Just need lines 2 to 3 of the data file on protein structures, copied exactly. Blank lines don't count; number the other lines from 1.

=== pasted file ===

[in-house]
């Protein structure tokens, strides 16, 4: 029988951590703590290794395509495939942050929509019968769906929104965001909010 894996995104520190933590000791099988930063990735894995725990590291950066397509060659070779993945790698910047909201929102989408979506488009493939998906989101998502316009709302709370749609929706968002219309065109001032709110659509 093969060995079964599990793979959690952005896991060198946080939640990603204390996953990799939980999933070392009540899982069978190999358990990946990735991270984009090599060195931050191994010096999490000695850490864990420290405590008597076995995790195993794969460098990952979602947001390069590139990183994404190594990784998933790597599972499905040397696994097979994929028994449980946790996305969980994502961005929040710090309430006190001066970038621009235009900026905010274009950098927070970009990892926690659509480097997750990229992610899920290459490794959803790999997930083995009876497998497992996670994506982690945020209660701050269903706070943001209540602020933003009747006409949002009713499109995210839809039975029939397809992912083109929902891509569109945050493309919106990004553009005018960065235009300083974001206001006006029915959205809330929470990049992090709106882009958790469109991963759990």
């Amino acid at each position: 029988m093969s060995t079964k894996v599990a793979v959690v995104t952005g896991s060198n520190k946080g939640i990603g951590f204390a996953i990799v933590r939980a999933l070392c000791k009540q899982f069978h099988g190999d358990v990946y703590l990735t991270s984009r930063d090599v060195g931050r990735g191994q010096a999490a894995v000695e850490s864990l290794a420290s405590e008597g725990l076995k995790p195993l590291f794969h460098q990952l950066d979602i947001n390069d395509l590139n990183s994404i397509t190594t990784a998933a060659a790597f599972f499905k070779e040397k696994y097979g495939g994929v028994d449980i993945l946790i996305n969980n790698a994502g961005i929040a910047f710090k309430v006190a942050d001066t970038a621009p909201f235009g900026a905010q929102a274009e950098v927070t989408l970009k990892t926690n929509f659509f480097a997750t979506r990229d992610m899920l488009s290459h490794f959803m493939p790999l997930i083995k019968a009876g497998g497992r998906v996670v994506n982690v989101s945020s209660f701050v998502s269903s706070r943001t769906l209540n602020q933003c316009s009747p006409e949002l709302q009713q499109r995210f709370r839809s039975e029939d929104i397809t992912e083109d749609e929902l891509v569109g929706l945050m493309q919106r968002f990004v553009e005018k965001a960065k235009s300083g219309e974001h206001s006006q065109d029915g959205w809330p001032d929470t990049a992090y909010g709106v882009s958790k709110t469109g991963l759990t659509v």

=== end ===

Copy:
């Protein structure tokens, strides 16, 4: 029988951590703590290794395509495939942050929509019968769906929104965001909010 894996995104520190933590000791099988930063990735894995725990590291950066397509060659070779993945790698910047909201929102989408979506488009493939998906989101998502316009709302709370749609929706968002219309065109001032709110659509 093969060995079964599990793979959690952005896991060198946080939640990603204390996953990799939980999933070392009540899982069978190999358990990946990735991270984009090599060195931050191994010096999490000695850490864990420290405590008597076995995790195993794969460098990952979602947001390069590139990183994404190594990784998933790597599972499905040397696994097979994929028994449980946790996305969980994502961005929040710090309430006190001066970038621009235009900026905010274009950098927070970009990892926690659509480097997750990229992610899920290459490794959803790999997930083995009876497998497992996670994506982690945020209660701050269903706070943001209540602020933003009747006409949002009713499109995210839809039975029939397809992912083109929902891509569109945050493309919106990004553009005018960065235009300083974001206001006006029915959205809330929470990049992090709106882009958790469109991963759990």
């Amino acid at each position: 029988m093969s060995t079964k894996v599990a793979v959690v995104t952005g896991s060198n520190k946080g939640i990603g951590f204390a996953i990799v933590r939980a999933l070392c000791k009540q899982f069978h099988g190999d358990v990946y703590l990735t991270s984009r930063d090599v060195g931050r990735g191994q010096a999490a894995v000695e850490s864990l290794a420290s405590e008597g725990l076995k995790p195993l590291f794969h460098q990952l950066d979602i947001n390069d395509l590139n990183s994404i397509t190594t990784a998933a060659a790597f599972f499905k070779e040397k696994y097979g495939g994929v028994d449980i993945l946790i996305n969980n790698a994502g961005i929040a910047f710090k309430v006190a942050d001066t970038a621009p909201f235009g900026a905010q929102a274009e950098v927070t989408l970009k990892t926690n929509f659509f480097a997750t979506r990229d992610m899920l488009s290459h490794f959803m493939p790999l997930i083995k019968a009876g497998g497992r998906v996670v994506n982690v989101s945020s209660f701050v998502s269903s706070r943001t769906l209540n602020q933003c316009s009747p006409e949002l709302q009713q499109r995210f709370r839809s039975e029939d929104i397809t992912e083109d749609e929902l891509v569109g929706l945050m493309q919106r968002f990004v553009e005018k965001a960065k235009s300083g219309e974001h206001s006006q065109d029915g959205w809330p001032d929470t990049a992090y909010g709106v882009s958790k709110t469109g991963l759990t659509v």